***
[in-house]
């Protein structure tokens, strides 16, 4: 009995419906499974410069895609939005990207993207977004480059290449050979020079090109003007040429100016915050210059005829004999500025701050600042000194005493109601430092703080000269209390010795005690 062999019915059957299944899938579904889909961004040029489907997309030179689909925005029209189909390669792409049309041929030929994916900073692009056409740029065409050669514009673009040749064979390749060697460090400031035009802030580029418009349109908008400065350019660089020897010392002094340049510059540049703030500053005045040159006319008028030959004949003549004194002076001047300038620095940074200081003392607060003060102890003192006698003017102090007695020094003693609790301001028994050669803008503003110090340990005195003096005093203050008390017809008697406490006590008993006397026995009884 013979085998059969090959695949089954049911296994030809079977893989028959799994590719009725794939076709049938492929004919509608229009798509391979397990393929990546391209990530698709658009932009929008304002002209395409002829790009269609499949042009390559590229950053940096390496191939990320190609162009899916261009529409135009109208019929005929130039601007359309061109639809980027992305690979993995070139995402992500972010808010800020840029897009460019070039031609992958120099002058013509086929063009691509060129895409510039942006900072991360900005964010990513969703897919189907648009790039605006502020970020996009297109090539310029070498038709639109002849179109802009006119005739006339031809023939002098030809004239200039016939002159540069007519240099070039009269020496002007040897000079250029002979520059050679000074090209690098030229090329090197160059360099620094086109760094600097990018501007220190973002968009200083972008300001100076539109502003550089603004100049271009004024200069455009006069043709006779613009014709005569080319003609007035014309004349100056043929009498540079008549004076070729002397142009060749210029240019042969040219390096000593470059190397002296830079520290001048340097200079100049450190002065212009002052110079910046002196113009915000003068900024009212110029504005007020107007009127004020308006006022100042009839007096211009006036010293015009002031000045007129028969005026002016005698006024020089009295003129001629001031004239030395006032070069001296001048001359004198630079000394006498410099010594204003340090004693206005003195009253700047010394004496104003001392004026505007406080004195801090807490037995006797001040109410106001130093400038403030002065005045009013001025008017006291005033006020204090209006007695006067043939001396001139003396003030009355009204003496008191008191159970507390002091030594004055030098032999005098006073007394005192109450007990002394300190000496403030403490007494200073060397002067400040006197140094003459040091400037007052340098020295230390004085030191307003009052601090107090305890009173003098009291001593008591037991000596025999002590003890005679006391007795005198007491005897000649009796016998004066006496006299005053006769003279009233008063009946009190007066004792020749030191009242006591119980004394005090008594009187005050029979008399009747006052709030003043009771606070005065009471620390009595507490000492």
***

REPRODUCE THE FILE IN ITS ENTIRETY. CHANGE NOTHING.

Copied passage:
[in-house]
């Protein structure tokens, strides 16, 4: 009995419906499974410069895609939005990207993207977004480059290449050979020079090109003007040429100016915050210059005829004999500025701050600042000194005493109601430092703080000269209390010795005690 062999019915059957299944899938579904889909961004040029489907997309030179689909925005029209189909390669792409049309041929030929994916900073692009056409740029065409050669514009673009040749064979390749060697460090400031035009802030580029418009349109908008400065350019660089020897010392002094340049510059540049703030500053005045040159006319008028030959004949003549004194002076001047300038620095940074200081003392607060003060102890003192006698003017102090007695020094003693609790301001028994050669803008503003110090340990005195003096005093203050008390017809008697406490006590008993006397026995009884 013979085998059969090959695949089954049911296994030809079977893989028959799994590719009725794939076709049938492929004919509608229009798509391979397990393929990546391209990530698709658009932009929008304002002209395409002829790009269609499949042009390559590229950053940096390496191939990320190609162009899916261009529409135009109208019929005929130039601007359309061109639809980027992305690979993995070139995402992500972010808010800020840029897009460019070039031609992958120099002058013509086929063009691509060129895409510039942006900072991360900005964010990513969703897919189907648009790039605006502020970020996009297109090539310029070498038709639109002849179109802009006119005739006339031809023939002098030809004239200039016939002159540069007519240099070039009269020496002007040897000079250029002979520059050679000074090209690098030229090329090197160059360099620094086109760094600097990018501007220190973002968009200083972008300001100076539109502003550089603004100049271009004024200069455009006069043709006779613009014709005569080319003609007035014309004349100056043929009498540079008549004076070729002397142009060749210029240019042969040219390096000593470059190397002296830079520290001048340097200079100049450190002065212009002052110079910046002196113009915000003068900024009212110029504005007020107007009127004020308006006022100042009839007096211009006036010293015009002031000045007129028969005026002016005698006024020089009295003129001629001031004239030395006032070069001296001048001359004198630079000394006498410099010594204003340090004693206005003195009253700047010394004496104003001392004026505007406080004195801090807490037995006797001040109410106001130093400038403030002065005045009013001025008017006291005033006020204090209006007695006067043939001396001139003396003030009355009204003496008191008191159970507390002091030594004055030098032999005098006073007394005192109450007990002394300190000496403030403490007494200073060397002067400040006197140094003459040091400037007052340098020295230390004085030191307003009052601090107090305890009173003098009291001593008591037991000596025999002590003890005679006391007795005198007491005897000649009796016998004066006496006299005053006769003279009233008063009946009190007066004792020749030191009242006591119980004394005090008594009187005050029979008399009747006052709030003043009771606070005065009471620390009595507490000492």